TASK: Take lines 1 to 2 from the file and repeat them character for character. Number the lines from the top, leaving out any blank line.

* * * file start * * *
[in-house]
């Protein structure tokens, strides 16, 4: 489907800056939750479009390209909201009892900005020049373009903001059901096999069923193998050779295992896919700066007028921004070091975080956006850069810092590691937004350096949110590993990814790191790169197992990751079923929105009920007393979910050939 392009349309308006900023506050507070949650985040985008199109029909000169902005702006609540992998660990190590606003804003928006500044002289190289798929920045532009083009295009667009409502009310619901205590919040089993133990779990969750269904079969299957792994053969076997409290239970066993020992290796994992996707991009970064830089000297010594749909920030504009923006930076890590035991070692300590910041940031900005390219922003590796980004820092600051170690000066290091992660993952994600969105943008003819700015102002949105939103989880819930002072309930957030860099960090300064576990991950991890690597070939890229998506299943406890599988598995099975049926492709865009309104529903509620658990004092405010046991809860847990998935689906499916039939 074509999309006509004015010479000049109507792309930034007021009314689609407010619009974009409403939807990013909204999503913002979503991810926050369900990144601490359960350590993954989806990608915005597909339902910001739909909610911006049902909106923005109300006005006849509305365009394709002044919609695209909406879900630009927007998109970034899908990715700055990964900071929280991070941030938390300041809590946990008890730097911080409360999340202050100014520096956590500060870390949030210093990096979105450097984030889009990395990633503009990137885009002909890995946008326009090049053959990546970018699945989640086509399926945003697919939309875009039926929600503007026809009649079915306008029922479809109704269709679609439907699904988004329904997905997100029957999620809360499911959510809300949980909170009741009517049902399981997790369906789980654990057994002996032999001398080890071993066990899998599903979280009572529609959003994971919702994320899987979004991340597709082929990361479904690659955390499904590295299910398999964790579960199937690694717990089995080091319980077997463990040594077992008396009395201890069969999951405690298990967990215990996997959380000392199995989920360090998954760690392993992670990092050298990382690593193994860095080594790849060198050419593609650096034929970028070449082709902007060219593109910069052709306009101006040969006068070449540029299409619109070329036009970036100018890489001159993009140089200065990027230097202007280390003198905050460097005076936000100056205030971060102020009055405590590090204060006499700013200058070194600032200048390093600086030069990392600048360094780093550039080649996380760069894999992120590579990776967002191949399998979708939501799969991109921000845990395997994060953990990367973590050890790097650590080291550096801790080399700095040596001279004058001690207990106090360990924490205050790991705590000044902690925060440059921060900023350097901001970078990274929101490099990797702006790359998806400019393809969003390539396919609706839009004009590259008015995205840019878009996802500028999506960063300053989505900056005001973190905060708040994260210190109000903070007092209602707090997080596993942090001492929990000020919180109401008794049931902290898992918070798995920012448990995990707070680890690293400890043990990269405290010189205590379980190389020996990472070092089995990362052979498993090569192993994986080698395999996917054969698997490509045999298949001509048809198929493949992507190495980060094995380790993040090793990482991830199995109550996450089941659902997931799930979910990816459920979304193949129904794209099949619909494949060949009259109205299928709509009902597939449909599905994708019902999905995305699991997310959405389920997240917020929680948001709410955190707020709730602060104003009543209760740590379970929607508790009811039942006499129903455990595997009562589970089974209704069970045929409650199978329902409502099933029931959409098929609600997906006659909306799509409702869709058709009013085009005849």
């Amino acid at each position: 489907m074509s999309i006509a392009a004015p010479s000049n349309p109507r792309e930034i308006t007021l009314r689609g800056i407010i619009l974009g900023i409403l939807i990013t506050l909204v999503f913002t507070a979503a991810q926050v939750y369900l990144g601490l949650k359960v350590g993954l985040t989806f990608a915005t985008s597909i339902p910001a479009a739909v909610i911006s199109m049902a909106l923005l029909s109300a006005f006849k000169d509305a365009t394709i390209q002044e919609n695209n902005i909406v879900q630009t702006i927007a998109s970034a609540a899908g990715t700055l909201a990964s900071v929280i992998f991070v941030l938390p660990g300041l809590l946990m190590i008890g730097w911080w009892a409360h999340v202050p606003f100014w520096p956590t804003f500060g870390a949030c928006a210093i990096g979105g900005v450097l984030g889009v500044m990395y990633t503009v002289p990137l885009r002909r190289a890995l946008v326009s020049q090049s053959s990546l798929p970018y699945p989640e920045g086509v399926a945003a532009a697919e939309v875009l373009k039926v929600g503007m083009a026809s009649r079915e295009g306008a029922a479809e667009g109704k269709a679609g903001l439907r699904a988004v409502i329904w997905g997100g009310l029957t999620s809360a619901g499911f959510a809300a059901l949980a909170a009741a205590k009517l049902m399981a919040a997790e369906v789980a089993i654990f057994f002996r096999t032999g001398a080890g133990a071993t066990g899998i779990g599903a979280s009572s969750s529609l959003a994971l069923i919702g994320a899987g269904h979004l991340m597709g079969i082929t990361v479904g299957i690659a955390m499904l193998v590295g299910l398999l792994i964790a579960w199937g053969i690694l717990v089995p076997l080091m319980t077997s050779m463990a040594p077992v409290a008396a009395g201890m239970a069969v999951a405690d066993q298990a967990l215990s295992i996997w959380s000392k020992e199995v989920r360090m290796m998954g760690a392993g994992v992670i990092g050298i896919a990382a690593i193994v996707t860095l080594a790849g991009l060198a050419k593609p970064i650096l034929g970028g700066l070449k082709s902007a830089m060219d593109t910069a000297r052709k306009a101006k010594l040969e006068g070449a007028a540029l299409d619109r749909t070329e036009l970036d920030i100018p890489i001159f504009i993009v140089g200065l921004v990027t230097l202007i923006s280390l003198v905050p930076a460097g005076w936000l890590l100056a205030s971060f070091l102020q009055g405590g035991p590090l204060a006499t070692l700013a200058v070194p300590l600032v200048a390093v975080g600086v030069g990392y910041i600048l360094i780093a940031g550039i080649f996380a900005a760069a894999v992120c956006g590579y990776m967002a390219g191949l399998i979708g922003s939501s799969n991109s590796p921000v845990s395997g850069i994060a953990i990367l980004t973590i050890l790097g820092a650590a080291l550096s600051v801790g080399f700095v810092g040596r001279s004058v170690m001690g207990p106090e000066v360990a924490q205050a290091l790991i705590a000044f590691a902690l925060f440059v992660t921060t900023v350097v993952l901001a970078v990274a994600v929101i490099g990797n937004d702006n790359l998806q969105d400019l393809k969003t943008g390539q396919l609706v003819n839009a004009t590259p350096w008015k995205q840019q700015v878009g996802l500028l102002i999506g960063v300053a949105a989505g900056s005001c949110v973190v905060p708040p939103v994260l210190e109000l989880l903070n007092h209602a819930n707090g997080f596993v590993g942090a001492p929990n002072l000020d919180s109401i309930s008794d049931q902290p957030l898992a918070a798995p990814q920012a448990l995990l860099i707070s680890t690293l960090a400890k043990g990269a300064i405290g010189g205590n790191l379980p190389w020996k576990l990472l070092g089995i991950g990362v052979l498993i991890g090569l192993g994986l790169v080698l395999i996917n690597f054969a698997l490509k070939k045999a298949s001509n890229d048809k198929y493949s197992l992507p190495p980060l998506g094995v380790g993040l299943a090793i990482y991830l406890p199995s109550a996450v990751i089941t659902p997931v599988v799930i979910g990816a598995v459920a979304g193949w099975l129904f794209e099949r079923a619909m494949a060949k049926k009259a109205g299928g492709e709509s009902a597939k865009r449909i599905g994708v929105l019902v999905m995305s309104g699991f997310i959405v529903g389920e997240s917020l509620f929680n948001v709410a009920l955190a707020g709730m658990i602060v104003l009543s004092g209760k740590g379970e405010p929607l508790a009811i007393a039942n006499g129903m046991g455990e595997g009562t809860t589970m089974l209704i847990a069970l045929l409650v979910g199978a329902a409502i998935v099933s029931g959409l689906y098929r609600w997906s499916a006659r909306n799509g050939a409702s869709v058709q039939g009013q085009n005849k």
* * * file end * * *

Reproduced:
[in-house]
């Protein structure tokens, strides 16, 4: 489907800056939750479009390209909201009892900005020049373009903001059901096999069923193998050779295992896919700066007028921004070091975080956006850069810092590691937004350096949110590993990814790191790169197992990751079923929105009920007393979910050939 392009349309308006900023506050507070949650985040985008199109029909000169902005702006609540992998660990190590606003804003928006500044002289190289798929920045532009083009295009667009409502009310619901205590919040089993133990779990969750269904079969299957792994053969076997409290239970066993020992290796994992996707991009970064830089000297010594749909920030504009923006930076890590035991070692300590910041940031900005390219922003590796980004820092600051170690000066290091992660993952994600969105943008003819700015102002949105939103989880819930002072309930957030860099960090300064576990991950991890690597070939890229998506299943406890599988598995099975049926492709865009309104529903509620658990004092405010046991809860847990998935689906499916039939 074509999309006509004015010479000049109507792309930034007021009314689609407010619009974009409403939807990013909204999503913002979503991810926050369900990144601490359960350590993954989806990608915005597909339902910001739909909610911006049902909106923005109300006005006849509305365009394709002044919609695209909406879900630009927007998109970034899908990715700055990964900071929280991070941030938390300041809590946990008890730097911080409360999340202050100014520096956590500060870390949030210093990096979105450097984030889009990395990633503009990137885009002909890995946008326009090049053959990546970018699945989640086509399926945003697919939309875009039926929600503007026809009649079915306008029922479809109704269709679609439907699904988004329904997905997100029957999620809360499911959510809300949980909170009741009517049902399981997790369906789980654990057994002996032999001398080890071993066990899998599903979280009572529609959003994971919702994320899987979004991340597709082929990361479904690659955390499904590295299910398999964790579960199937690694717990089995080091319980077997463990040594077992008396009395201890069969999951405690298990967990215990996997959380000392199995989920360090998954760690392993992670990092050298990382690593193994860095080594790849060198050419593609650096034929970028070449082709902007060219593109910069052709306009101006040969006068070449540029299409619109070329036009970036100018890489001159993009140089200065990027230097202007280390003198905050460097005076936000100056205030971060102020009055405590590090204060006499700013200058070194600032200048390093600086030069990392600048360094780093550039080649996380760069894999992120590579990776967002191949399998979708939501799969991109921000845990395997994060953990990367973590050890790097650590080291550096801790080399700095040596001279004058001690207990106090360990924490205050790991705590000044902690925060440059921060900023350097901001970078990274929101490099990797702006790359998806400019393809969003390539396919609706839009004009590259008015995205840019878009996802500028999506960063300053989505900056005001973190905060708040994260210190109000903070007092209602707090997080596993942090001492929990000020919180109401008794049931902290898992918070798995920012448990995990707070680890690293400890043990990269405290010189205590379980190389020996990472070092089995990362052979498993090569192993994986080698395999996917054969698997490509045999298949001509048809198929493949992507190495980060094995380790993040090793990482991830199995109550996450089941659902997931799930979910990816459920979304193949129904794209099949619909494949060949009259109205299928709509009902597939449909599905994708019902999905995305699991997310959405389920997240917020929680948001709410955190707020709730602060104003009543209760740590379970929607508790009811039942006499129903455990595997009562589970089974209704069970045929409650199978329902409502099933029931959409098929609600997906006659909306799509409702869709058709009013085009005849």